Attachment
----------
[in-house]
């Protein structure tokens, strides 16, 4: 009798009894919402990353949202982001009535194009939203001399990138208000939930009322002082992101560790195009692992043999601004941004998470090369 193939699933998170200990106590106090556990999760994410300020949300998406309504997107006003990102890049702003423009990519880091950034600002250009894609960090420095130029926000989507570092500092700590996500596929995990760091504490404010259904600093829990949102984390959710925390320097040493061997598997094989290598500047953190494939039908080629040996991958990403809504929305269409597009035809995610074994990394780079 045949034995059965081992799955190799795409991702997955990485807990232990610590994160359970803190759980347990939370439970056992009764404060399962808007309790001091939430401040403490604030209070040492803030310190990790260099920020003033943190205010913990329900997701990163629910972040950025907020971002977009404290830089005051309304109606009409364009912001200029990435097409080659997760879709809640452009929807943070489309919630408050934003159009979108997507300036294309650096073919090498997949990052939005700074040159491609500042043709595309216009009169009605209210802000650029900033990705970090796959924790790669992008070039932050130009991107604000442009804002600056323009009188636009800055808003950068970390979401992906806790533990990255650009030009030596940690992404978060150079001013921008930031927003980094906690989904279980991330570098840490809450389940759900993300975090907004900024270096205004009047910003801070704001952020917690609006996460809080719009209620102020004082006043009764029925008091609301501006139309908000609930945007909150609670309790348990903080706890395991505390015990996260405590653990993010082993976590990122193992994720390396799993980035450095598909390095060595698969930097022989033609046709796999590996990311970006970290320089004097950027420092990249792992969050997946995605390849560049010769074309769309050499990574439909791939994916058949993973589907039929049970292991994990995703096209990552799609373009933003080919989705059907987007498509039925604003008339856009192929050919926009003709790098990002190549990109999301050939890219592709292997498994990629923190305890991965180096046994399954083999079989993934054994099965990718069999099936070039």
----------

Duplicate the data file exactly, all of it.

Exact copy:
[in-house]
């Protein structure tokens, strides 16, 4: 009798009894919402990353949202982001009535194009939203001399990138208000939930009322002082992101560790195009692992043999601004941004998470090369 193939699933998170200990106590106090556990999760994410300020949300998406309504997107006003990102890049702003423009990519880091950034600002250009894609960090420095130029926000989507570092500092700590996500596929995990760091504490404010259904600093829990949102984390959710925390320097040493061997598997094989290598500047953190494939039908080629040996991958990403809504929305269409597009035809995610074994990394780079 045949034995059965081992799955190799795409991702997955990485807990232990610590994160359970803190759980347990939370439970056992009764404060399962808007309790001091939430401040403490604030209070040492803030310190990790260099920020003033943190205010913990329900997701990163629910972040950025907020971002977009404290830089005051309304109606009409364009912001200029990435097409080659997760879709809640452009929807943070489309919630408050934003159009979108997507300036294309650096073919090498997949990052939005700074040159491609500042043709595309216009009169009605209210802000650029900033990705970090796959924790790669992008070039932050130009991107604000442009804002600056323009009188636009800055808003950068970390979401992906806790533990990255650009030009030596940690992404978060150079001013921008930031927003980094906690989904279980991330570098840490809450389940759900993300975090907004900024270096205004009047910003801070704001952020917690609006996460809080719009209620102020004082006043009764029925008091609301501006139309908000609930945007909150609670309790348990903080706890395991505390015990996260405590653990993010082993976590990122193992994720390396799993980035450095598909390095060595698969930097022989033609046709796999590996990311970006970290320089004097950027420092990249792992969050997946995605390849560049010769074309769309050499990574439909791939994916058949993973589907039929049970292991994990995703096209990552799609373009933003080919989705059907987007498509039925604003008339856009192929050919926009003709790098990002190549990109999301050939890219592709292997498994990629923190305890991965180096046994399954083999079989993934054994099965990718069999099936070039």